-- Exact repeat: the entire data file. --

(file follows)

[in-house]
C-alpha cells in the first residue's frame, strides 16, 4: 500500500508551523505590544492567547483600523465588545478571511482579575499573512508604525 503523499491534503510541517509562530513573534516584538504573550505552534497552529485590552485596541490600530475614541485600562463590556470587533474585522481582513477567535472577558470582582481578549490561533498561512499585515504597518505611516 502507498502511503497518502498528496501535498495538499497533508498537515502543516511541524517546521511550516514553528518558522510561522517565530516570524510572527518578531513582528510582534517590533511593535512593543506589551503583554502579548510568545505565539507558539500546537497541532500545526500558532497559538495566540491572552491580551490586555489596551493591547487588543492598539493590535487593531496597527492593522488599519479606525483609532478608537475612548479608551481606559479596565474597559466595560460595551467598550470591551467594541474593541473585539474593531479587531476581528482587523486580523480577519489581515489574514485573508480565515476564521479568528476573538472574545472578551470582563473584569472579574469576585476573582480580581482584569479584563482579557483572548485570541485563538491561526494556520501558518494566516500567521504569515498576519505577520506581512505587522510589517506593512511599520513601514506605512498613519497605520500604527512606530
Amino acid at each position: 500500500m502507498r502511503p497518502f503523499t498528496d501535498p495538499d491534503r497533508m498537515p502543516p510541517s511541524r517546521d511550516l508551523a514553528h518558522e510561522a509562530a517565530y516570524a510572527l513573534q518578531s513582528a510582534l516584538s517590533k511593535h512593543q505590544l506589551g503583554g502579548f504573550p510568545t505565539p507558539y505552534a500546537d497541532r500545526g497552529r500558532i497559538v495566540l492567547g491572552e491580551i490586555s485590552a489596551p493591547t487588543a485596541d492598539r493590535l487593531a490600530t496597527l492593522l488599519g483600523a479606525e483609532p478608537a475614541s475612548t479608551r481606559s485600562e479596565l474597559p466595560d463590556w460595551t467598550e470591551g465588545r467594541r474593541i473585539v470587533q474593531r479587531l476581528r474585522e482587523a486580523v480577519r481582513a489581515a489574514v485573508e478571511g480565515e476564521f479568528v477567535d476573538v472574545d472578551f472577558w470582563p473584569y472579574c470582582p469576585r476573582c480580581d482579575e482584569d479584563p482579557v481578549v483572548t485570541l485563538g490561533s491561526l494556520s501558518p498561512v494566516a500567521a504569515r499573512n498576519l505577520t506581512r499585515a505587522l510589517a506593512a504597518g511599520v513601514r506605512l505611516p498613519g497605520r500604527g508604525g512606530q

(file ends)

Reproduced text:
[in-house]
C-alpha cells in the first residue's frame, strides 16, 4: 500500500508551523505590544492567547483600523465588545478571511482579575499573512508604525 503523499491534503510541517509562530513573534516584538504573550505552534497552529485590552485596541490600530475614541485600562463590556470587533474585522481582513477567535472577558470582582481578549490561533498561512499585515504597518505611516 502507498502511503497518502498528496501535498495538499497533508498537515502543516511541524517546521511550516514553528518558522510561522517565530516570524510572527518578531513582528510582534517590533511593535512593543506589551503583554502579548510568545505565539507558539500546537497541532500545526500558532497559538495566540491572552491580551490586555489596551493591547487588543492598539493590535487593531496597527492593522488599519479606525483609532478608537475612548479608551481606559479596565474597559466595560460595551467598550470591551467594541474593541473585539474593531479587531476581528482587523486580523480577519489581515489574514485573508480565515476564521479568528476573538472574545472578551470582563473584569472579574469576585476573582480580581482584569479584563482579557483572548485570541485563538491561526494556520501558518494566516500567521504569515498576519505577520506581512505587522510589517506593512511599520513601514506605512498613519497605520500604527512606530
Amino acid at each position: 500500500m502507498r502511503p497518502f503523499t498528496d501535498p495538499d491534503r497533508m498537515p502543516p510541517s511541524r517546521d511550516l508551523a514553528h518558522e510561522a509562530a517565530y516570524a510572527l513573534q518578531s513582528a510582534l516584538s517590533k511593535h512593543q505590544l506589551g503583554g502579548f504573550p510568545t505565539p507558539y505552534a500546537d497541532r500545526g497552529r500558532i497559538v495566540l492567547g491572552e491580551i490586555s485590552a489596551p493591547t487588543a485596541d492598539r493590535l487593531a490600530t496597527l492593522l488599519g483600523a479606525e483609532p478608537a475614541s475612548t479608551r481606559s485600562e479596565l474597559p466595560d463590556w460595551t467598550e470591551g465588545r467594541r474593541i473585539v470587533q474593531r479587531l476581528r474585522e482587523a486580523v480577519r481582513a489581515a489574514v485573508e478571511g480565515e476564521f479568528v477567535d476573538v472574545d472578551f472577558w470582563p473584569y472579574c470582582p469576585r476573582c480580581d482579575e482584569d479584563p482579557v481578549v483572548t485570541l485563538g490561533s491561526l494556520s501558518p498561512v494566516a500567521a504569515r499573512n498576519l505577520t506581512r499585515a505587522l510589517a506593512a504597518g511599520v513601514r506605512l505611516p498613519g497605520r500604527g508604525g512606530q